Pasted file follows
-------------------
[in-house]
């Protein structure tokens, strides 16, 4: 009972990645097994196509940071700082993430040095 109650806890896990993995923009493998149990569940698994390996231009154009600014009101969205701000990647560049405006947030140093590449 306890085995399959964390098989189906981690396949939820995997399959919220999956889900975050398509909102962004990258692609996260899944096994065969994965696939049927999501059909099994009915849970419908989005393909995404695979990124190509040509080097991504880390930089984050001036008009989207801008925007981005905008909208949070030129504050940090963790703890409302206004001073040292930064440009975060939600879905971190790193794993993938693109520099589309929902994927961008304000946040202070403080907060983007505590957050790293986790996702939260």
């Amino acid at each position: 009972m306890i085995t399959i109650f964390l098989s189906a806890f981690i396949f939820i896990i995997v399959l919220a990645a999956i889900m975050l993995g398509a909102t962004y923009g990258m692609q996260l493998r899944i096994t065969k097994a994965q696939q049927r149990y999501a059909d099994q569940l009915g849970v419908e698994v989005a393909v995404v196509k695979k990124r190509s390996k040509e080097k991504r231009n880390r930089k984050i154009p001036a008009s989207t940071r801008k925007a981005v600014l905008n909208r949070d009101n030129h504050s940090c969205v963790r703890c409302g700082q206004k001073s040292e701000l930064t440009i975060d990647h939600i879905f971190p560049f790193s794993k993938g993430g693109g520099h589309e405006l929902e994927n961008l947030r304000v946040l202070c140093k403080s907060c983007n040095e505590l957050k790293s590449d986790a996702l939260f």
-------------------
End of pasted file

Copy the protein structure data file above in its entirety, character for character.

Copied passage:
[in-house]
């Protein structure tokens, strides 16, 4: 009972990645097994196509940071700082993430040095 109650806890896990993995923009493998149990569940698994390996231009154009600014009101969205701000990647560049405006947030140093590449 306890085995399959964390098989189906981690396949939820995997399959919220999956889900975050398509909102962004990258692609996260899944096994065969994965696939049927999501059909099994009915849970419908989005393909995404695979990124190509040509080097991504880390930089984050001036008009989207801008925007981005905008909208949070030129504050940090963790703890409302206004001073040292930064440009975060939600879905971190790193794993993938693109520099589309929902994927961008304000946040202070403080907060983007505590957050790293986790996702939260």
């Amino acid at each position: 009972m306890i085995t399959i109650f964390l098989s189906a806890f981690i396949f939820i896990i995997v399959l919220a990645a999956i889900m975050l993995g398509a909102t962004y923009g990258m692609q996260l493998r899944i096994t065969k097994a994965q696939q049927r149990y999501a059909d099994q569940l009915g849970v419908e698994v989005a393909v995404v196509k695979k990124r190509s390996k040509e080097k991504r231009n880390r930089k984050i154009p001036a008009s989207t940071r801008k925007a981005v600014l905008n909208r949070d009101n030129h504050s940090c969205v963790r703890c409302g700082q206004k001073s040292e701000l930064t440009i975060d990647h939600i879905f971190p560049f790193s794993k993938g993430g693109g520099h589309e405006l929902e994927n961008l947030r304000v946040l202070c140093k403080s907060c983007n040095e505590l957050k790293s590449d986790a996702l939260f």